"You know Whiteout is an office supply, right? No one is going to think of blizzards or anything if that's what you're going for."
"I thought of blizzards."
"And you used the word 'column' wrong. Column implies a vertical construct, not horizontal. And using Twinkies as a metaphor in your opening line sets a juvenile tone, don't you think? Unless your main character loves junk food and you're trying to develop him."
"Anything else?" I repeated, feeling stiff in my seat now. Yes, I wanted feedback, but this was minutiae. This stuff didn't matter. I wanted to know what he thought about the setup itself. The tension, drama, danger, and details. All those dead bodies.
"You said the weeds were 'frosty' or something in the same sentence you said it was raining. I guess that can happen, right at the moment it starts to rain and everything was already frosty, but it doesn't make sense. If you want to show how cold it is in the story, just note one: either freezing rain or frosty ground. Which one depends on the tone you're trying to set and the season."
What the hell did he know about tone and point of view? Archer didn't write. As far as I was aware, he had never shown the least interest in it either. I was the one into English and the classics. The one in school for it.
He might have grown up on some of the same comic books, but computers and games had been his thing.
I sat there, listening to the crying baby, not wanting to argue for the whole trip. Things had already been tense before we even reached security — when I thought I'd lost my passport. We both had to get them especially for this trip, neither having been outside the United States before.
"You're talking about trivialities," I said after a pause, trying not to sound too accusatory or snappish. "What about the overall concept? That's all that matters at this stage."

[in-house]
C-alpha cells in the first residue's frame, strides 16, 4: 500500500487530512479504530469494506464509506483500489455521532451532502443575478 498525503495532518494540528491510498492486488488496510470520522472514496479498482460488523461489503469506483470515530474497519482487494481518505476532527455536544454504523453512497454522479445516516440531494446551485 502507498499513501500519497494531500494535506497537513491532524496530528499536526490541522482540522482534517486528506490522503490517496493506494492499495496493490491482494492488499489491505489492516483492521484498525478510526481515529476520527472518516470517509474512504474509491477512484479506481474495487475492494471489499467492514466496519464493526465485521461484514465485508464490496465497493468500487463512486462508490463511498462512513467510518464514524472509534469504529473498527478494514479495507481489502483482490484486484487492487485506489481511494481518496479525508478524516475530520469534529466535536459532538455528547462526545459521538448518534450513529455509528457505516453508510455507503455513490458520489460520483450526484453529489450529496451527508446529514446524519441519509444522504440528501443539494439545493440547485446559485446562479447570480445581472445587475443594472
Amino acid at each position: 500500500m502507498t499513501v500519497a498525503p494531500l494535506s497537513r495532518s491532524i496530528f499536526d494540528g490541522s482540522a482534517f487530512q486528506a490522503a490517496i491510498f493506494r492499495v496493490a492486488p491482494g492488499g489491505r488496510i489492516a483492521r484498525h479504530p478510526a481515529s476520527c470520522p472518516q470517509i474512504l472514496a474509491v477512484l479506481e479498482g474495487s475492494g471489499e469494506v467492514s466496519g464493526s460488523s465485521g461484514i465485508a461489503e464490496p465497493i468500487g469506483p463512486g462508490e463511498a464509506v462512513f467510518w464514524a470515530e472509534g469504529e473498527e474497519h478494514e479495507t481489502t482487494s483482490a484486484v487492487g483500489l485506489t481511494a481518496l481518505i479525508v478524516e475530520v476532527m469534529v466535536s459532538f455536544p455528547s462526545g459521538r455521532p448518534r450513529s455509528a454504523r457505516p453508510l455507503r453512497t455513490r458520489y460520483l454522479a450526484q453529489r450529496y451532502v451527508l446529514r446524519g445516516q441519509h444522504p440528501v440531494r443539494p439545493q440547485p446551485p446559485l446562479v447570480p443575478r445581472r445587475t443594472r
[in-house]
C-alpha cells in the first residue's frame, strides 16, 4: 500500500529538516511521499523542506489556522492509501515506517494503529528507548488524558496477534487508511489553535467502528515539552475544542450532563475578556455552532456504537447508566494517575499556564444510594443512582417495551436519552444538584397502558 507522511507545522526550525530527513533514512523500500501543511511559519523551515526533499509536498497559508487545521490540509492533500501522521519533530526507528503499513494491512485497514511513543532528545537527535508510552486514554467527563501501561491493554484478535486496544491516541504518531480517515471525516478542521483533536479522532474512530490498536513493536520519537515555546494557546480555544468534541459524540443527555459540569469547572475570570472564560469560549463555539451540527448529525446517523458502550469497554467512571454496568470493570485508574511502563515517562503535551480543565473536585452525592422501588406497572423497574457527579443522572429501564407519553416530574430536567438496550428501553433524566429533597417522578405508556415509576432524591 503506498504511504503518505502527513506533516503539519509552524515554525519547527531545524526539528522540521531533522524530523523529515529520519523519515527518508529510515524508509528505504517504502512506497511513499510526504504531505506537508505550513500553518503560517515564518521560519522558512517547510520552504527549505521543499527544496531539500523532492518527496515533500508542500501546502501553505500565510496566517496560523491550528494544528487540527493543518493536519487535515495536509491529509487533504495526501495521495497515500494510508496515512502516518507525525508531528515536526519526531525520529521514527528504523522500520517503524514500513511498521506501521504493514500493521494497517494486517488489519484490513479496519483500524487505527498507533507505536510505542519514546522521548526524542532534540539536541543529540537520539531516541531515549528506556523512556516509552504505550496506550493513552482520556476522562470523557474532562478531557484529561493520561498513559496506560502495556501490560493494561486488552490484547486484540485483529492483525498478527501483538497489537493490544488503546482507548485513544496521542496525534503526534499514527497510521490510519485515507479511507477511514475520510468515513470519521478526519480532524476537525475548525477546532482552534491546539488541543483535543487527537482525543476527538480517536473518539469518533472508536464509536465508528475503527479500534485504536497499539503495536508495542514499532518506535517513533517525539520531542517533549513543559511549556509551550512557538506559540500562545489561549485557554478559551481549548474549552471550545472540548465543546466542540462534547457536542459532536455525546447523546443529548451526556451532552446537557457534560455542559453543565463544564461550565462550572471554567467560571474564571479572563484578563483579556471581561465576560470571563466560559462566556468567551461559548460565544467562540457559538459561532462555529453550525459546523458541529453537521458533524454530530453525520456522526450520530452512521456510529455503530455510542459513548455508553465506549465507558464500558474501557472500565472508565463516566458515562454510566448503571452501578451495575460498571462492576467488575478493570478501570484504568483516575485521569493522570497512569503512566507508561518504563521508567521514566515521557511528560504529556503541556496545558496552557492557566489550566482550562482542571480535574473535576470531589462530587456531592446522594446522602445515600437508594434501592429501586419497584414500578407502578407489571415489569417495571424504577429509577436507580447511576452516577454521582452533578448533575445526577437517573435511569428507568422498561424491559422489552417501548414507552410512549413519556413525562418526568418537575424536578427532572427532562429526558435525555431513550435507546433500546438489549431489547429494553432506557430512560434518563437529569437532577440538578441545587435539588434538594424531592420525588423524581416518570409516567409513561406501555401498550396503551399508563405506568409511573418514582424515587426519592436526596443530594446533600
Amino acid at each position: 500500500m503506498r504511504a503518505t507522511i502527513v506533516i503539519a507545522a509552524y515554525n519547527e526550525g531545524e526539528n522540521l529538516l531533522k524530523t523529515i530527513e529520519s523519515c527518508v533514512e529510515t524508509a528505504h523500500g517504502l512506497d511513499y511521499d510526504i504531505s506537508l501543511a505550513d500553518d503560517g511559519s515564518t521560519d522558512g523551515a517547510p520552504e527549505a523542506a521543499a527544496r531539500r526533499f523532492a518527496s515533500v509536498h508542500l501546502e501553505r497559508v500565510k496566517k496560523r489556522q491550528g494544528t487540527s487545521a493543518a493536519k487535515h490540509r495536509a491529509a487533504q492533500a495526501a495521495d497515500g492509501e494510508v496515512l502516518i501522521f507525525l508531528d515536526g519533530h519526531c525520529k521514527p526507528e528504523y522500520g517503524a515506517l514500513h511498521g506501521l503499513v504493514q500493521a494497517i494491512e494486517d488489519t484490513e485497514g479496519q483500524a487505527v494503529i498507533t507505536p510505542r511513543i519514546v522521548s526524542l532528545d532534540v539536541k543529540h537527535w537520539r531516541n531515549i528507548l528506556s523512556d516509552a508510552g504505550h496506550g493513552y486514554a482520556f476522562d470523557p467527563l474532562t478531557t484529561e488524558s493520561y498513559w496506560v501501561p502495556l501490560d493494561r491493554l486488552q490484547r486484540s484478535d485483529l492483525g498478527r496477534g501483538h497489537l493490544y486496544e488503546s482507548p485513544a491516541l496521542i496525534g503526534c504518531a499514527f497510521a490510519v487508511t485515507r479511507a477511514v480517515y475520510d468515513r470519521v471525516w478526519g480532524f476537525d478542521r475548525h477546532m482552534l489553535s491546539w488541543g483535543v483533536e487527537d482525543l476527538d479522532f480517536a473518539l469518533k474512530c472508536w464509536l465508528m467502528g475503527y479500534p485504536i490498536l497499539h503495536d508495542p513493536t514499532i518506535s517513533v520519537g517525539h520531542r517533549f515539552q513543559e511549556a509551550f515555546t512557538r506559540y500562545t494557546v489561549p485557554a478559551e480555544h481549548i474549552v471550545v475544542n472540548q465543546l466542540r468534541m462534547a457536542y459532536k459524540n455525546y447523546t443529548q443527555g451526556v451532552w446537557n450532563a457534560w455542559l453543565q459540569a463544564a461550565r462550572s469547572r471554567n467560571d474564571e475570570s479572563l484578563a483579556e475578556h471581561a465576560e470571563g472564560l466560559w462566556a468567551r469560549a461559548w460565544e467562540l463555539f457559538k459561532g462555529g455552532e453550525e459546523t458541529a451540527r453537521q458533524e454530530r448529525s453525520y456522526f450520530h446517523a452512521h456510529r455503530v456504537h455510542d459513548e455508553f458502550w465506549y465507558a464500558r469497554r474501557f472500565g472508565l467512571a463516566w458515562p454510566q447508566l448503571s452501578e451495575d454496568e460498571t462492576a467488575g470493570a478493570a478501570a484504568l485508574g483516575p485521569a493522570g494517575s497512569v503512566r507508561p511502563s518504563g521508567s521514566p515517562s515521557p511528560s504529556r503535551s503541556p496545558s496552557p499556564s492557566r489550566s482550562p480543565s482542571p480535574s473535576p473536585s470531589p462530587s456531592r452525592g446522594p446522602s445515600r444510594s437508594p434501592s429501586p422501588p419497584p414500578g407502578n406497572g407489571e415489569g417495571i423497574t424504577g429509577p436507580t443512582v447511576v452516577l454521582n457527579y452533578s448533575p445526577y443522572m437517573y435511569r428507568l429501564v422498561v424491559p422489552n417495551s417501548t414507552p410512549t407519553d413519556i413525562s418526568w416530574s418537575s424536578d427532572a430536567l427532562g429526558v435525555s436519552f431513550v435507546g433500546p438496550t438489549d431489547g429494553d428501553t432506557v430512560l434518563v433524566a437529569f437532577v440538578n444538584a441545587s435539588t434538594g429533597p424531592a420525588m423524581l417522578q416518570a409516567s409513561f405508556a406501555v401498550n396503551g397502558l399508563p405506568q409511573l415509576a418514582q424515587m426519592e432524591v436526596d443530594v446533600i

"Overall, okay, I guess. It's a little cliché, but if your hero is gay and blind and there's a fully dressed female lead, you can make up for it."
Nothing like a nice backhand to crown a heap of criticism.
"Thanks," I said stiffly.
Archer shifted beside me. "You said you wanted honest feedback, right? Not platitudes and pats on the back?"
"Sure. I'll think about the hero some more."
"You're really creative, Noah," Archer went on. "You wouldn't have any trouble with this if you did whatever you wanted. Don't worry about 'readers', or Daredevil, or that something's been done before. If you make it your own and do what inspires you, it's not going to matter. You'll do something great."
I leaned my head on his shoulder. "I'm sorry I called you a dickhead."
Archer chuckled. "You've called me worse."
"Then maybe I'm the dickhead."
"That seems more likely. Move. I'm going back to the aisle." Archer climbed over me, relocating our stuff from that seat, standing on my foot, and finally flopping back down. He let out a long breath that I could hear now. "Next stop, Amsterdam. Only ten short hours away."